WASHINGTON (WKOW) -- It's an important first step. Key Democratic and Republican senators are pledging to get a wide-ranging immigration bill through the Senate by summer.
The group of eight senators unveiled proposals Monday to secure the border, allow more guest workers, require tougher verification measures by employers, and create a path to citizenship for 11 million illegal immigrants already in the U.S.
Overall, the reaction to a bipartisan immigration reform plan is generally favorable, from Latino advocacy groups, the U.S. Chamber of Commerce and organized Labor. However, supporters of immigration reform have their concerns.
The head of the AFL-CIO questions a proposal requiring illegal immigrants to provide proof of employment before gaining legal status. Richard Trumka says it could exclude millions of workers who can't provide proof, because they've been forced to work "off the clock" or they are independent contractors.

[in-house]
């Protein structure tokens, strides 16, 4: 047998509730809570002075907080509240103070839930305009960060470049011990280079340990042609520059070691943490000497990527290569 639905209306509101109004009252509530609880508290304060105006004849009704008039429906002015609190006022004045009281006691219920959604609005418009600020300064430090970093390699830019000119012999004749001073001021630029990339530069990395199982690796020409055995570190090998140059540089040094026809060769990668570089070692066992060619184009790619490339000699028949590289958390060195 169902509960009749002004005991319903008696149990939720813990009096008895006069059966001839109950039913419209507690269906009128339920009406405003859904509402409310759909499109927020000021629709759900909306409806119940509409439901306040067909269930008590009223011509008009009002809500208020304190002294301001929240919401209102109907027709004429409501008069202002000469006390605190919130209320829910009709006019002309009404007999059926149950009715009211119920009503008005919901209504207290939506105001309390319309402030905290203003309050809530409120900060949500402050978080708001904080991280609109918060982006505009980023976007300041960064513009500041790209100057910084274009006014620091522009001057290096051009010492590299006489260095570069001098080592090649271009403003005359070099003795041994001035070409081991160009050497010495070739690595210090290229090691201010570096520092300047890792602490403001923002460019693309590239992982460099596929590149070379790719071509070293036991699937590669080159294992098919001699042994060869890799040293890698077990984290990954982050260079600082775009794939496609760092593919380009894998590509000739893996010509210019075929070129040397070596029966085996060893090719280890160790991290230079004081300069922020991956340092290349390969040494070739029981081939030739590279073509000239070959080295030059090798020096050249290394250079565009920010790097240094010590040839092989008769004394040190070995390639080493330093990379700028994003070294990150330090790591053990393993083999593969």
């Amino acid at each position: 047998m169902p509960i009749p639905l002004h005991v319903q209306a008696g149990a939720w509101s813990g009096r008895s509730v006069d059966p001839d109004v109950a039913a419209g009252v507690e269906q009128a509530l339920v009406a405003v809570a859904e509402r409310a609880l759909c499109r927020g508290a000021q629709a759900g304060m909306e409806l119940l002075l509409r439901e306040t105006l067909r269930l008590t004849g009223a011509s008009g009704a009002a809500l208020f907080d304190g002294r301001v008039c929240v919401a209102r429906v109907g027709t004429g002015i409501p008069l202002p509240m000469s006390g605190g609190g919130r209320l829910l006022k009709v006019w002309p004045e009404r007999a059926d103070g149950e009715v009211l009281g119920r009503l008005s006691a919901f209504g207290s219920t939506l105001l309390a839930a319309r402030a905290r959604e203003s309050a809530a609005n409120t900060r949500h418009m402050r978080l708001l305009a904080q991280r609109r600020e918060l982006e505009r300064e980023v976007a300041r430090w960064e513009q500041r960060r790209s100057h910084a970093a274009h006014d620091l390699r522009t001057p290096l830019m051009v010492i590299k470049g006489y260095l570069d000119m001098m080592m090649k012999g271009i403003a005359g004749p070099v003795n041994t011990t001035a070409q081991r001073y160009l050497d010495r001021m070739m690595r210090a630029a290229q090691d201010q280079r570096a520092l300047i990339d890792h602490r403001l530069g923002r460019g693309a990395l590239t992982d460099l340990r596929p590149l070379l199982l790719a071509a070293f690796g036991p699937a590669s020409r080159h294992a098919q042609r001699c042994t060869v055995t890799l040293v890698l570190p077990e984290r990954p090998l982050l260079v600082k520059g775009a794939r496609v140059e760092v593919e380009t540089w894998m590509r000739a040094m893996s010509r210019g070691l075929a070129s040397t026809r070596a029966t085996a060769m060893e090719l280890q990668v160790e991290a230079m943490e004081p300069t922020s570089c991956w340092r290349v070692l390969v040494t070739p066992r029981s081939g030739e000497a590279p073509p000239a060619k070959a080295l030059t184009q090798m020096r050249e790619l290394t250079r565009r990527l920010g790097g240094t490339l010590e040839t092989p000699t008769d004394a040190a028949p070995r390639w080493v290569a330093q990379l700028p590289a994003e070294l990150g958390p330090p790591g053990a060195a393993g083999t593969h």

The plan does include a path to citizenship for those who are already in the States illegally. Clarissa Martinez of the National Council of La Raza says that path must be one that is workable. It can't be "so rigorous that those seeking to apply would not be able to get there."
The plan also includes border security, a guest worker system and employer verification. The American Civil Liberties Union is taking issue with a proposal to require employers to use an electronic system to verify employment. They call it a "thinly-disguised national ID requirement."
The White House is praising the Senate immigration plan, calling it a "positive" development.
President Obama will travel to Nevada Tuesday to lay out his vision, which is expected to overlap with the Senate effort.
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